The Klebeses' original complaint was prepared and filed by their attorney Danny Meek, who represented the Klebeses until his withdrawal as counsel on March 22, 1991. Shortly thereafter, the Klebeses retained attorney William Harrington. On several occasions during May of 1991, Harrington discussed various settlement proposals with the Corporation's attorneys.

On June 4, 1991, Harrington offered to settle the Klebeses' claims and the Corporation's counterclaim during a telephone conversation with Mark Galliher, an attorney for the Corporation. Later that day, Galliher confirmed by letter that the settlement offer included the following terms:

1. The Klebeses' amended complaint and the Corporation's counterclaim would be dismissed with prejudice;

2. The Klebeses would execute a release of all claims against the Corporation;

3. The Klebeses would pay $10,000.00 to the Corporation; and

4. The Klebeses would discontinue their request to be admitted as members of the Corporation.

Record at 422, 457.

At the hearing on the Corporation's motion to enforce the settlement agreement, Harrington testified the Klebeses had authorized him to settle the case on these terms. Harrington memorialized this authorization in his June 4, 1991 letter to the Klebeses, which stated, in pertinent part:

This letter confirms our last telephone conversation this afternoon. At the conclusion of that conversation, you authorized us to make a settlement offer to the defendants on the following terms:

1. You pay $10,000.00 toward the defendants' attorney fees; and

2. Both parties agree to a joint stipulation of dismissal with prejudice.

Shortly after speaking with you, I conveyed that offer to Mark Galliher. Mark assured me that he would convey our offer to George Hopper [counsel for the Corporation] so that George could speak with the defendants about that offer tonight.

Also at the conclusion of our last conversation today, I informed you that if this settlement proposal is not accepted, we will withdraw from this case. You then indicated that, in that case, you would represent yourself at next week's trial. I informed you that I felt it was not in your best interest to proceed to trial, particularly without counsel.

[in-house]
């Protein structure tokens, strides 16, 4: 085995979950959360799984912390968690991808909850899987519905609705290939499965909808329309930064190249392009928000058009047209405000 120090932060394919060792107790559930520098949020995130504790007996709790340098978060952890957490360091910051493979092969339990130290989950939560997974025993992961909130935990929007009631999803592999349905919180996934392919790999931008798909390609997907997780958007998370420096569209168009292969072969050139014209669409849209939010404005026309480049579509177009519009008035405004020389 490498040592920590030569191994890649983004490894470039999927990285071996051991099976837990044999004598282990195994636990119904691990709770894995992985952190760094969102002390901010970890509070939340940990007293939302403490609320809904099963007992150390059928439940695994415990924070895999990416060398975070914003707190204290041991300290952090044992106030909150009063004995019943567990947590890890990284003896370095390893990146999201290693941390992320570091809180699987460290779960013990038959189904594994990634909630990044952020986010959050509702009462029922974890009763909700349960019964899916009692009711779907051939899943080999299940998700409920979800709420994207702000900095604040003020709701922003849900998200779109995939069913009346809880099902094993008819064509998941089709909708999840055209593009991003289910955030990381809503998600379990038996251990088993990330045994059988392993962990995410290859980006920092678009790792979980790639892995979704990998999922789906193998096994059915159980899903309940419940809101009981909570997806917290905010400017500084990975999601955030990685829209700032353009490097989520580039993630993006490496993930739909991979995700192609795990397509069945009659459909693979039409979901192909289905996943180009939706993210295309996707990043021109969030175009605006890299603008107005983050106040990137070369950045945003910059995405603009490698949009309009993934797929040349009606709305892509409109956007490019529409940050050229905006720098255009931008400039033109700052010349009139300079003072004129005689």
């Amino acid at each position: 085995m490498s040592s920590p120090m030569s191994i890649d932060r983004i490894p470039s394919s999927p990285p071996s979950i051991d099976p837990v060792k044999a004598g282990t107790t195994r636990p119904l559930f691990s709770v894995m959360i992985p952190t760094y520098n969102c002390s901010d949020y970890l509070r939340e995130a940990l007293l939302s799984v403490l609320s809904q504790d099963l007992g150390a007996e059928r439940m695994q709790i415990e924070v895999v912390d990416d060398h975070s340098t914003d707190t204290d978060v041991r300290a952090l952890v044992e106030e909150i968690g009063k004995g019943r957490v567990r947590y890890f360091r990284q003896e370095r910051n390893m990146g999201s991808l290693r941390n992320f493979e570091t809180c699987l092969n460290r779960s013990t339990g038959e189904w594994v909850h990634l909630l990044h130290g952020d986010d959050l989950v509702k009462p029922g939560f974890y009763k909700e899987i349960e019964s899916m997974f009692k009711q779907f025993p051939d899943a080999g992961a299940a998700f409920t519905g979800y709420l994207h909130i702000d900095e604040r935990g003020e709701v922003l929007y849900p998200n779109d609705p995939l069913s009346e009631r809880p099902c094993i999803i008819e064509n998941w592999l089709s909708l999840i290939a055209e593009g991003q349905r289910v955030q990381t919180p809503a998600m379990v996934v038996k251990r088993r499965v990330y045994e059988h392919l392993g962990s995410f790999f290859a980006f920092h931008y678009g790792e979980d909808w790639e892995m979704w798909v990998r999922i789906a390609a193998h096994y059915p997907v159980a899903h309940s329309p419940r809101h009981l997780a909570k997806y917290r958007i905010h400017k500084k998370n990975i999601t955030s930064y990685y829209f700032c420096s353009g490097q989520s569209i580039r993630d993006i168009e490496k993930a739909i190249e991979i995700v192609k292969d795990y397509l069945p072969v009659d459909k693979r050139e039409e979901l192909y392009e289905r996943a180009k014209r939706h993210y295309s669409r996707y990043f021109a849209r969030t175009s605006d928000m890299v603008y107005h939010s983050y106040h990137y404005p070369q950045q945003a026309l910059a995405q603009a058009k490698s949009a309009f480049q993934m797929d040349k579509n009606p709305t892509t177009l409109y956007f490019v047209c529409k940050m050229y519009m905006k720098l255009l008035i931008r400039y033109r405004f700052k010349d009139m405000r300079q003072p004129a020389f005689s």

The Klebeses concede they authorized Harrington to settle under the terms of the June 4, 1991 letter. They contend, however, that they did so with the stipulation that "all parties would resolve the disputes." Record at 444, 445. On the basis of this stipulation, the Klebeses argue the settlement agreement should have included provisions for (1) their membership in the Corporation, and (2) the removal of silt from the lake abutting their property.

On June 5, 1991, Hopper orally accepted the Klebeses' settlement offer during a telephone conversation with Harrington. This agreement was memorialized in a letter sent later that day from Hopper to Harrington, which stated, in pertinent part:

To confirm our telephone conversation of this afternoon, I wish to confirm that my clients have authorized me to accept your clients' settlement offer. Specifically, I understand that our clients have mutually agreed to a full and complete settlement of any and all claims upon the following terms and conditions:

(a) Mr. and Mrs. Klebes will pay to the defendants the sum of $10,000.00;

(b) the parties agree to file a stipulation with the court setting forth that the parties have reached a full and complete settlement of any and all claims and that the court should enter an order dismissing the amended complaint and the counterclaim, with prejudice;

(c) Mr. and Mrs. Klebes will execute a release of any and all claims, whether known or unknown, which have been or could have been asserted in the above referenced action or otherwise concern the subject matter of the above referenced action.

Finally, it is my understanding that the parties have agreed to settle any and all disputes between them concerning Forest Lake, the Forest Lake Corporation, and its members. As we discussed, I will be preparing draft settlement documents for your review and approval.